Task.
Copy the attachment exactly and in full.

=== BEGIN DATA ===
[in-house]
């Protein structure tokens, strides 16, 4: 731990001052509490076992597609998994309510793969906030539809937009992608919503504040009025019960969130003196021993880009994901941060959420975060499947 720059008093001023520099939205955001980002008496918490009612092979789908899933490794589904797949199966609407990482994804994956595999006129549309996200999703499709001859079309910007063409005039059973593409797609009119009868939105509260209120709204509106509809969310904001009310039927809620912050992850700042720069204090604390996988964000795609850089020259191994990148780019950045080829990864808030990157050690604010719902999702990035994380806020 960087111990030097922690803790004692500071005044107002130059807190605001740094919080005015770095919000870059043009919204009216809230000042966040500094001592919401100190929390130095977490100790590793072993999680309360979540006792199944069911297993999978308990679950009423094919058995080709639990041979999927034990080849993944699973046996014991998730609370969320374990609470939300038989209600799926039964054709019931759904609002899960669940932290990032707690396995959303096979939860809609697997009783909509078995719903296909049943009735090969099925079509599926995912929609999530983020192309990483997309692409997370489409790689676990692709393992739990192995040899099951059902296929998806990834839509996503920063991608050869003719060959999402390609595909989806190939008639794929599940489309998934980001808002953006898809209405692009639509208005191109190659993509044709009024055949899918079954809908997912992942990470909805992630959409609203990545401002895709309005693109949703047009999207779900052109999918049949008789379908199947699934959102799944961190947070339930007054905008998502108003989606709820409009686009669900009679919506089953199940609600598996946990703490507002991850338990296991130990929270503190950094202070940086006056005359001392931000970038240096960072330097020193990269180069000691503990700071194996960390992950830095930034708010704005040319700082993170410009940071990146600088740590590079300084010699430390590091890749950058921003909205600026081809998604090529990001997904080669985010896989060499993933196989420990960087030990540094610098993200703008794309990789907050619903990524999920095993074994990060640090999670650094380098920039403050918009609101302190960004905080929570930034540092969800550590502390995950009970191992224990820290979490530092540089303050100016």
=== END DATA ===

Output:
[in-house]
């Protein structure tokens, strides 16, 4: 731990001052509490076992597609998994309510793969906030539809937009992608919503504040009025019960969130003196021993880009994901941060959420975060499947 720059008093001023520099939205955001980002008496918490009612092979789908899933490794589904797949199966609407990482994804994956595999006129549309996200999703499709001859079309910007063409005039059973593409797609009119009868939105509260209120709204509106509809969310904001009310039927809620912050992850700042720069204090604390996988964000795609850089020259191994990148780019950045080829990864808030990157050690604010719902999702990035994380806020 960087111990030097922690803790004692500071005044107002130059807190605001740094919080005015770095919000870059043009919204009216809230000042966040500094001592919401100190929390130095977490100790590793072993999680309360979540006792199944069911297993999978308990679950009423094919058995080709639990041979999927034990080849993944699973046996014991998730609370969320374990609470939300038989209600799926039964054709019931759904609002899960669940932290990032707690396995959303096979939860809609697997009783909509078995719903296909049943009735090969099925079509599926995912929609999530983020192309990483997309692409997370489409790689676990692709393992739990192995040899099951059902296929998806990834839509996503920063991608050869003719060959999402390609595909989806190939008639794929599940489309998934980001808002953006898809209405692009639509208005191109190659993509044709009024055949899918079954809908997912992942990470909805992630959409609203990545401002895709309005693109949703047009999207779900052109999918049949008789379908199947699934959102799944961190947070339930007054905008998502108003989606709820409009686009669900009679919506089953199940609600598996946990703490507002991850338990296991130990929270503190950094202070940086006056005359001392931000970038240096960072330097020193990269180069000691503990700071194996960390992950830095930034708010704005040319700082993170410009940071990146600088740590590079300084010699430390590091890749950058921003909205600026081809998604090529990001997904080669985010896989060499993933196989420990960087030990540094610098993200703008794309990789907050619903990524999920095993074994990060640090999670650094380098920039403050918009609101302190960004905080929570930034540092969800550590502390995950009970191992224990820290979490530092540089303050100016």